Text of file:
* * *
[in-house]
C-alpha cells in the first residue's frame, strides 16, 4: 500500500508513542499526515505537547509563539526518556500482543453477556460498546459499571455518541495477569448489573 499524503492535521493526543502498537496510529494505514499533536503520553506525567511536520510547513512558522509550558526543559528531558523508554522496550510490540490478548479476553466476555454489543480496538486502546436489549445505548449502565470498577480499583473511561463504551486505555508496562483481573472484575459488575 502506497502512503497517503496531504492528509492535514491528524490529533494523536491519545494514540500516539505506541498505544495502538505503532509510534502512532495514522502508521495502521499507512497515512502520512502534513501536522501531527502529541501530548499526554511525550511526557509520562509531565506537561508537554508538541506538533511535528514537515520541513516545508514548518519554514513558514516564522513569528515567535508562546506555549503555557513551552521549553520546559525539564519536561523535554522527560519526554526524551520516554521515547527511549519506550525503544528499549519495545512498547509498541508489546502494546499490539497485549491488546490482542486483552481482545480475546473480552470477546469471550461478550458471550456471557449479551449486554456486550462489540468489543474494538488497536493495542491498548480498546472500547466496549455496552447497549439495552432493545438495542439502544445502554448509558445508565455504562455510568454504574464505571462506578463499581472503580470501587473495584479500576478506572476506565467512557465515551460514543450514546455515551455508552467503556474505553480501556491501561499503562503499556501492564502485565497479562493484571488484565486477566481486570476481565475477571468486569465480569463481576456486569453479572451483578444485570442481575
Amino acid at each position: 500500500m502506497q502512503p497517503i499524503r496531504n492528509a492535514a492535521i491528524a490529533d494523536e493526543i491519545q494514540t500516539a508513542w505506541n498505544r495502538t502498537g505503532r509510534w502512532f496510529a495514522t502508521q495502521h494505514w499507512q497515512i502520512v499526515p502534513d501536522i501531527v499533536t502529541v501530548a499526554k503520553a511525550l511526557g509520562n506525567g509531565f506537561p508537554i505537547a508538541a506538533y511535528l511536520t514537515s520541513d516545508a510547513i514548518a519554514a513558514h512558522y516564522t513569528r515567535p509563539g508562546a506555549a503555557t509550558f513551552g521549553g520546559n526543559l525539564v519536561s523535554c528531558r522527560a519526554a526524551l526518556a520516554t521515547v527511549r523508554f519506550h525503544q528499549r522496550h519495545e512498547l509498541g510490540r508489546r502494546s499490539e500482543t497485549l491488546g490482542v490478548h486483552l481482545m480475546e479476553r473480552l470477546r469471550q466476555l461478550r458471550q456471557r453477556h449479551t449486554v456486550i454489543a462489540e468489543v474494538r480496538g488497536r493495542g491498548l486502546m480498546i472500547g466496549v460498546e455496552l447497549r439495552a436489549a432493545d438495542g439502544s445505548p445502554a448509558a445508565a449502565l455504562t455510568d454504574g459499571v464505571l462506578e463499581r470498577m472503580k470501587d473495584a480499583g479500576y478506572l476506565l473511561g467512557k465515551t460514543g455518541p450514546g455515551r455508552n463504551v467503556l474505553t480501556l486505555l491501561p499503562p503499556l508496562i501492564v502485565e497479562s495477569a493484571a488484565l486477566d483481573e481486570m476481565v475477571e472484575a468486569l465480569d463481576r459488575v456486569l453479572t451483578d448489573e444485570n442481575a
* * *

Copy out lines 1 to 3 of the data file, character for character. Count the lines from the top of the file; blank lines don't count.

[in-house]
C-alpha cells in the first residue's frame, strides 16, 4: 500500500508513542499526515505537547509563539526518556500482543453477556460498546459499571455518541495477569448489573 499524503492535521493526543502498537496510529494505514499533536503520553506525567511536520510547513512558522509550558526543559528531558523508554522496550510490540490478548479476553466476555454489543480496538486502546436489549445505548449502565470498577480499583473511561463504551486505555508496562483481573472484575459488575 502506497502512503497517503496531504492528509492535514491528524490529533494523536491519545494514540500516539505506541498505544495502538505503532509510534502512532495514522502508521495502521499507512497515512502520512502534513501536522501531527502529541501530548499526554511525550511526557509520562509531565506537561508537554508538541506538533511535528514537515520541513516545508514548518519554514513558514516564522513569528515567535508562546506555549503555557513551552521549553520546559525539564519536561523535554522527560519526554526524551520516554521515547527511549519506550525503544528499549519495545512498547509498541508489546502494546499490539497485549491488546490482542486483552481482545480475546473480552470477546469471550461478550458471550456471557449479551449486554456486550462489540468489543474494538488497536493495542491498548480498546472500547466496549455496552447497549439495552432493545438495542439502544445502554448509558445508565455504562455510568454504574464505571462506578463499581472503580470501587473495584479500576478506572476506565467512557465515551460514543450514546455515551455508552467503556474505553480501556491501561499503562503499556501492564502485565497479562493484571488484565486477566481486570476481565475477571468486569465480569463481576456486569453479572451483578444485570442481575
Amino acid at each position: 500500500m502506497q502512503p497517503i499524503r496531504n492528509a492535514a492535521i491528524a490529533d494523536e493526543i491519545q494514540t500516539a508513542w505506541n498505544r495502538t502498537g505503532r509510534w502512532f496510529a495514522t502508521q495502521h494505514w499507512q497515512i502520512v499526515p502534513d501536522i501531527v499533536t502529541v501530548a499526554k503520553a511525550l511526557g509520562n506525567g509531565f506537561p508537554i505537547a508538541a506538533y511535528l511536520t514537515s520541513d516545508a510547513i514548518a519554514a513558514h512558522y516564522t513569528r515567535p509563539g508562546a506555549a503555557t509550558f513551552g521549553g520546559n526543559l525539564v519536561s523535554c528531558r522527560a519526554a526524551l526518556a520516554t521515547v527511549r523508554f519506550h525503544q528499549r522496550h519495545e512498547l509498541g510490540r508489546r502494546s499490539e500482543t497485549l491488546g490482542v490478548h486483552l481482545m480475546e479476553r473480552l470477546r469471550q466476555l461478550r458471550q456471557r453477556h449479551t449486554v456486550i454489543a462489540e468489543v474494538r480496538g488497536r493495542g491498548l486502546m480498546i472500547g466496549v460498546e455496552l447497549r439495552a436489549a432493545d438495542g439502544s445505548p445502554a448509558a445508565a449502565l455504562t455510568d454504574g459499571v464505571l462506578e463499581r470498577m472503580k470501587d473495584a480499583g479500576y478506572l476506565l473511561g467512557k465515551t460514543g455518541p450514546g455515551r455508552n463504551v467503556l474505553t480501556l486505555l491501561p499503562p503499556l508496562i501492564v502485565e497479562s495477569a493484571a488484565l486477566d483481573e481486570m476481565v475477571e472484575a468486569l465480569d463481576r459488575v456486569l453479572t451483578d448489573e444485570n442481575a